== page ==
While Frankenstein's monster was constructed from the parts of multiple dead individuals, at least all his parts came from dudes. Today's Nice Price or Crack Pipe Ford Falcon is an amalgamation of brands that will keep both the DMV and the parts counter guy guessing, but will it and its price have you reaching for your pitchfork and torch?
Yesterday's custom 1987 Suzuki Samurai would be the perfect car if you had say 30 clowns to cart around, seeing as how small it is. Of course clowns are freaking terrifying and just the thought of being locked into that Suzuki with 30 of them is enough to put me off its purchase. For the less coulrophobic its price also was seen by 77% of you to suck, so it just wasn't having a good day on any account.
Let's move from evil clowns to Frankenstein's creature. You remember him, a sewn-together reanimate who, when he wasn't throwing little girls down wells was just looking to meet his maker? Today's 1962 Ford Falcon is much like Shelley's piecemeal protagonist, and the coolest part about it is that you don't have to go to the arctic to find it, nor hear some self-absorbed douchebag go on and on about it before he croaks. Instead you get me.
Cross pollination among automakers is nothing new, and in fact a lot of cool cars and trucks have been made so - or at least not fatally ruined - through the use of another maker's engine. That's not officially the case with this Falcon two-door, but the Mopar 318 that has amazingly found its way under its hood is still a pretty well respected mill.
Okay, so it's a mating of cross-twin rivals Chrysler and Ford, but that alone doth not a Frankenstein make, right? Well, adding to the mix is the fact that this Falcon, which was originally of unibody construction, is now riding on a frame that's said to be from a Nissan.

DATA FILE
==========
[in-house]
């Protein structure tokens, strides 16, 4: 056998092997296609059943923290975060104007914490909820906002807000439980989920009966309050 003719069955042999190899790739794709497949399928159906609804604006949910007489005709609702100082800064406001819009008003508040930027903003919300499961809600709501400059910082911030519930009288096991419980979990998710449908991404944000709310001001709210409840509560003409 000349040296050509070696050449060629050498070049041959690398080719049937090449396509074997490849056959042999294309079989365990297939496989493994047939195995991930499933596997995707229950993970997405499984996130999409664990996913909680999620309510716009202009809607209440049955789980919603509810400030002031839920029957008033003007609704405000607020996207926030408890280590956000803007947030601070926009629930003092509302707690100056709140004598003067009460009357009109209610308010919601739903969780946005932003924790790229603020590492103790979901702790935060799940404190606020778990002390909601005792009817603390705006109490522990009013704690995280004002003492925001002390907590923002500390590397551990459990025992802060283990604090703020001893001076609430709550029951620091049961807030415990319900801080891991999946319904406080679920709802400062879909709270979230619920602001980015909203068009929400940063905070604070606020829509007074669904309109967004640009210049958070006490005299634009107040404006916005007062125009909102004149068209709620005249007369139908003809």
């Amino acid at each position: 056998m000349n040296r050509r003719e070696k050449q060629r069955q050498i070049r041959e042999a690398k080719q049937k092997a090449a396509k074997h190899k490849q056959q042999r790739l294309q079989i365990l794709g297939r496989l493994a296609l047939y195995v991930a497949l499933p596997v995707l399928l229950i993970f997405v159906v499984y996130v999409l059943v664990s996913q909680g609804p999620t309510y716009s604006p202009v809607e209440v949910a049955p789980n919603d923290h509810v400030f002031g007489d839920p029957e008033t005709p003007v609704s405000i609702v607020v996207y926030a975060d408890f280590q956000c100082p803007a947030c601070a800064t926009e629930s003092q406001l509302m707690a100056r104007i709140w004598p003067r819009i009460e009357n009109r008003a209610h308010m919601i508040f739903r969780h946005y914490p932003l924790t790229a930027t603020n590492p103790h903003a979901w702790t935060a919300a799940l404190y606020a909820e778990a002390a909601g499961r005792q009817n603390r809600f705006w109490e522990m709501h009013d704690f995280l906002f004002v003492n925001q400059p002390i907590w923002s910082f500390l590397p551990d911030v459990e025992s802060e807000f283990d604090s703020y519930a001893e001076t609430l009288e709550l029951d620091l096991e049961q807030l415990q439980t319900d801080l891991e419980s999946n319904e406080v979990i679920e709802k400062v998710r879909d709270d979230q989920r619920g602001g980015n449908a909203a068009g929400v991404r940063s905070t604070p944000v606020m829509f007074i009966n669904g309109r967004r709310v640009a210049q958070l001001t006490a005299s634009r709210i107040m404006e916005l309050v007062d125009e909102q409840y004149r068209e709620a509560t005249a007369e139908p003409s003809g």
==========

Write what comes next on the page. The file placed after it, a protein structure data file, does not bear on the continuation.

What kind of Nissan frame is that? Probably a pickup, after all what else would there be, and what would fit under there? Plus, 6-lug hubs! Along with the frame there's also a Nissan steering wheel that looks '80s creepy in this '60s sitcom of a car. The rest of the interior is also an odd mix of decades but at least you wouldn't be sitting on apple crates and turning the car with a Vice Grip clamped to the steering shaft.
Actually you wouldn't be driving it at all. That's because even though it's calmed to have the 318 with its 4bbl carb and 'oversize Cam' it is in need of a new transmission. Right now it apparently has a blown 904, so you may want to check and see if some donors available that could be surreptitiously liberated of such a slusher to get this Falcon back on the road.
That seems to be the biggest issue for this odd bodkin of a car. The ad claims it to be rust-free having spent its days (and nights) in Arizona. The body looks straight, although the decision to paint the bumpers isn't to my taste. On the inside those leather seats seem to be in good shape, and everything seems serviceable. Really, it seems to only be the gearbox that's keeping it off the road and out of the nightmares of both Ford and Mopar (and maybe Nissan) fanboys.
While Victor Frankenstein didn't ask the townsfolk for any renumeration for delivering unto them his creation, the seller of this Falcopar is asking $2,500 to take the beast off his hands. What's your take on this car and that price? Is this Frankensteinian Falcon worth those kind of beans? or, is this a creature with a price you wouldn't feature?
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